The 1960s were especially appealing to us because the influences in the air could only challenge this model of gravity; and here I speak not simply about music, or Pinter, Goddard, LeRoi Jones, the Black Panthers, but of the energy in circulation. With our students, our relationships and with ourselves together, Peter and I began to take pleasure in working together, in making our shared imaginings operational by experimenting with the limits of the relations of speech to action, with the exploratory moves authorized by and exceeding the symbolic order. The relationship of work to pleasure, to desire and enjoyment, was the order of the day. If the discourse of the university formed our environment, we learned the necessary connection of work and play, of desire to theorizing, developing (in the words of Lacan) an ethical stance toward desire itself, never giving ground in relation to our desire (Lacan 1992), that is, not succumbing to misology (Plato 1955), always trying to hold onto a sense of the relationship of work to life.2

Administrative indifference and collegial suspicion begin to provide a vivid picture of the discourse of the university that we inherited and in terms of which our collaboration developed. Thus, Peter’s concern for the intimate register of a prose that would be true to the distinctions and actions he explored could only be nurtured in such an environment though collaboration because the ‘lone wolf’ can only be a privatized sacrificial lamb. Collaboration promises to save the fragile dedication to quality and its unregulated eros from lunacy and to offer ways of measuring and limiting this concern, channelizing it in certain directions (McHugh 1968). Yet collaboration too needs a qualitative focus at its center to be more than prosaic, in order to overcome the restraint of cooperation and the organic solidarity of a division of labor that oft requires the sacrifice of such pleasure. The experimental nature of such a collaboration, plays at its pursuit in ways that can only expose both one and the other to the acknowledgment of their togetherness in their joint riffing on subverting and renovating linguistic formulae that only they can be expected to endure and enjoy. This is bound to invest the relation between intimacy and collaboration with a degree of insularity that can and must pass through a stage of separatism in its public life. The value of the relationship remains vulnerable to an environment that seems excluded from its circuit.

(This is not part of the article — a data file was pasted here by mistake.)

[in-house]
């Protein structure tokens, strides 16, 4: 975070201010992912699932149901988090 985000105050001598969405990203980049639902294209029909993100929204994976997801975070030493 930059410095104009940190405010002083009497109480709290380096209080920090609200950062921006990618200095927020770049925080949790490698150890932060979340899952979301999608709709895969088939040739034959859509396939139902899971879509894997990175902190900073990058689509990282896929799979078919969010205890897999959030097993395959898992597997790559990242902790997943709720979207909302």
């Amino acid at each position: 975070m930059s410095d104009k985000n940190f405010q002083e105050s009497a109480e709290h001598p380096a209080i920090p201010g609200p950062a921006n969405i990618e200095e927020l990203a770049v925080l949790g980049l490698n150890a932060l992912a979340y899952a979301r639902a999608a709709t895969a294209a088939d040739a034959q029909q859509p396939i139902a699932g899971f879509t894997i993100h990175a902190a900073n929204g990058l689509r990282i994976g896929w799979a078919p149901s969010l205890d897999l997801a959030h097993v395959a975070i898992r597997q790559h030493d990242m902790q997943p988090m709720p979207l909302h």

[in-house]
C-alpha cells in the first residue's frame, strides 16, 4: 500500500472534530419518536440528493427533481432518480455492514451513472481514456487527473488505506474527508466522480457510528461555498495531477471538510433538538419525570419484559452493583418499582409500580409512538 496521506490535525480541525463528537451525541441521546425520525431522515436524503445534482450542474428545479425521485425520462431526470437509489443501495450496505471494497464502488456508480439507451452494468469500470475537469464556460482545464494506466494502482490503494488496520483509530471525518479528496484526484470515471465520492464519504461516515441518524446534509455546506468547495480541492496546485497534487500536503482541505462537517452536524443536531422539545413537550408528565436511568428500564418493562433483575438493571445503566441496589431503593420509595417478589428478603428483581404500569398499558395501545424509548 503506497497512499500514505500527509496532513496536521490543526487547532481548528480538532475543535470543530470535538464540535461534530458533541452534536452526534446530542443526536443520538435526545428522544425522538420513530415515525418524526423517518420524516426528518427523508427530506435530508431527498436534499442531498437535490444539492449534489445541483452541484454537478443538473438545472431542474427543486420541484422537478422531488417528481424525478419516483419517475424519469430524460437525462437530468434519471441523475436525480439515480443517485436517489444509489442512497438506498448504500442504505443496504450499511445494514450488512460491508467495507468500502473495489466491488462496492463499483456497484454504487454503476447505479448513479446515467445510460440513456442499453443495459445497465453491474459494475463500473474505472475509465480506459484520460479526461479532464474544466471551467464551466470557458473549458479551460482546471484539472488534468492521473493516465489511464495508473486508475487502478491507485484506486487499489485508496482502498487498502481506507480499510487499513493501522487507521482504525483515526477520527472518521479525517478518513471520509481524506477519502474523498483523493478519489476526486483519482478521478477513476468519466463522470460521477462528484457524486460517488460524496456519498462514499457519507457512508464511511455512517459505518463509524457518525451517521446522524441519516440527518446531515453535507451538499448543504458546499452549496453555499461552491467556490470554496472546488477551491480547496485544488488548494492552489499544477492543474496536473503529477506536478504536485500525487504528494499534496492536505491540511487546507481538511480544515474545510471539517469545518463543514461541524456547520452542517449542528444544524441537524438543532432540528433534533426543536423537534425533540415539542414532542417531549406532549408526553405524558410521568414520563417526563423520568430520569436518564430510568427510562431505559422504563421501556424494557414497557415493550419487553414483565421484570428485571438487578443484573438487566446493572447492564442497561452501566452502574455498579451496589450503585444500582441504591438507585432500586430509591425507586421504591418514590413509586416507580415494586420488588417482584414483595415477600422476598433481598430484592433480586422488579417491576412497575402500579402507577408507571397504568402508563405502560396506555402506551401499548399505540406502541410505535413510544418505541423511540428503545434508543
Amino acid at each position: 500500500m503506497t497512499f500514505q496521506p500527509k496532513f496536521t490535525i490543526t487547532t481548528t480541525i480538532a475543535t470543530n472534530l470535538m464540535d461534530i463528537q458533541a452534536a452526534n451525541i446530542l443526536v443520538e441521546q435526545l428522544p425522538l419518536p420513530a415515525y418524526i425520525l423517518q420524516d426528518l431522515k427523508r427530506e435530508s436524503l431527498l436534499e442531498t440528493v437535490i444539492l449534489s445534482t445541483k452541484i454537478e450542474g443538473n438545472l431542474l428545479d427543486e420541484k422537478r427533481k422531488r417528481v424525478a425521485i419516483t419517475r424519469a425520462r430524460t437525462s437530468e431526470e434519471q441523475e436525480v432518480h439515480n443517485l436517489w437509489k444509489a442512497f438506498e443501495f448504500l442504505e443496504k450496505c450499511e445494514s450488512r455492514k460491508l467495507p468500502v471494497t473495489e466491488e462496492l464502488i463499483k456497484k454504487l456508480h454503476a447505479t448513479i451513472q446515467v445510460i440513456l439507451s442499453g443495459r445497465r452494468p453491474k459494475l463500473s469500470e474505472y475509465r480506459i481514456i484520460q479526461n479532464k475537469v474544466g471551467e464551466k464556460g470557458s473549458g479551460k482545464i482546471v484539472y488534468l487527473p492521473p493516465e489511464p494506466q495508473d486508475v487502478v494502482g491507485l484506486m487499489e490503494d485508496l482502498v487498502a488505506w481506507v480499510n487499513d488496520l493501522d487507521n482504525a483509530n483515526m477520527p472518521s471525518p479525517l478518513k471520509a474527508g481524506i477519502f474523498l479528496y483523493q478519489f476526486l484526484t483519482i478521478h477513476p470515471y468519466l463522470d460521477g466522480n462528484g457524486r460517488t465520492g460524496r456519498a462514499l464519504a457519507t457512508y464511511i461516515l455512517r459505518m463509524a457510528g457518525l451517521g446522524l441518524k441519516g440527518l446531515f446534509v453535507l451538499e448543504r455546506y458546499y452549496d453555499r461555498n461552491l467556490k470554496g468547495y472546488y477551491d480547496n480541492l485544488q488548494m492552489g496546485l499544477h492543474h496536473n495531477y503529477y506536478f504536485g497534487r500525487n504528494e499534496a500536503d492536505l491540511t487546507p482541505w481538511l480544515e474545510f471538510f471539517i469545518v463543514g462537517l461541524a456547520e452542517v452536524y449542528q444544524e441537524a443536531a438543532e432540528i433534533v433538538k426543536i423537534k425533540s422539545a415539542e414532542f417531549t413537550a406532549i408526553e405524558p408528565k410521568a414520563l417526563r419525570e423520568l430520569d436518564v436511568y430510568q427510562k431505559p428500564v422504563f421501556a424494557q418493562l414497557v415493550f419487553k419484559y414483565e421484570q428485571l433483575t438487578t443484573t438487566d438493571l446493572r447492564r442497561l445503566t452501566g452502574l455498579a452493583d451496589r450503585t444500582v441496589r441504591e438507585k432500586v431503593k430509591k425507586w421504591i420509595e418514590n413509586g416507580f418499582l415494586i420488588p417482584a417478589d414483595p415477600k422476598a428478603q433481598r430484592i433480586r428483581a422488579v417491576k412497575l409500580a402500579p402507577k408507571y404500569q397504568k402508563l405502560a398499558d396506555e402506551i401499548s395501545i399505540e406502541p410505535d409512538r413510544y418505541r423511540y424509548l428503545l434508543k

The Third Way

Peter and I did not connect on one side or the other, say with quality as over against quantity, but shared a relation to a concerted desire to rediscover the quality in quantity while preserving the quantitative dimension of quality. This incipient grasp of the Grey Zone (Blum 2010a) made it impossible for us to adopt partisan academic positions one way or the other on the conventional issues because we were in the process of digesting Plato’s vision of the mathematical as the necessary upbringing for theorizing (Plato 1945; Heidegger 1967: 66–77), the necessity for cultivating a receptiveness to dialogue and especially, a relationship to discrimination and distinction (reflected in the reciprocal exchange between quantity and quality) that could enable us to appreciate how any one thing is (first) a construction that is differentiated, and (second), as both the same and other than the others, that the relation of separation to connection constitutes what is called meaning; and that while counting might begin the search for quality (in distinguishing one thing from the other), the reconstitution of the quality of each of the things must preserve their sameness and difference, their togetherness and apartness, in ways that are accountable. That is, while counting (as in separating, telling apart) must be accountable to quality, any representation of what is apart must reconnect to its living differences in a way true to life. Plato’s notion of the likely story (Plato 1949a) suggested for us that a good story must be both coherent and efficient, aesthetic and ethically potent (see the concern for social rehabilitation as a precursor of this ethical interest in McHugh 1968; see also the review in McHugh 1992a).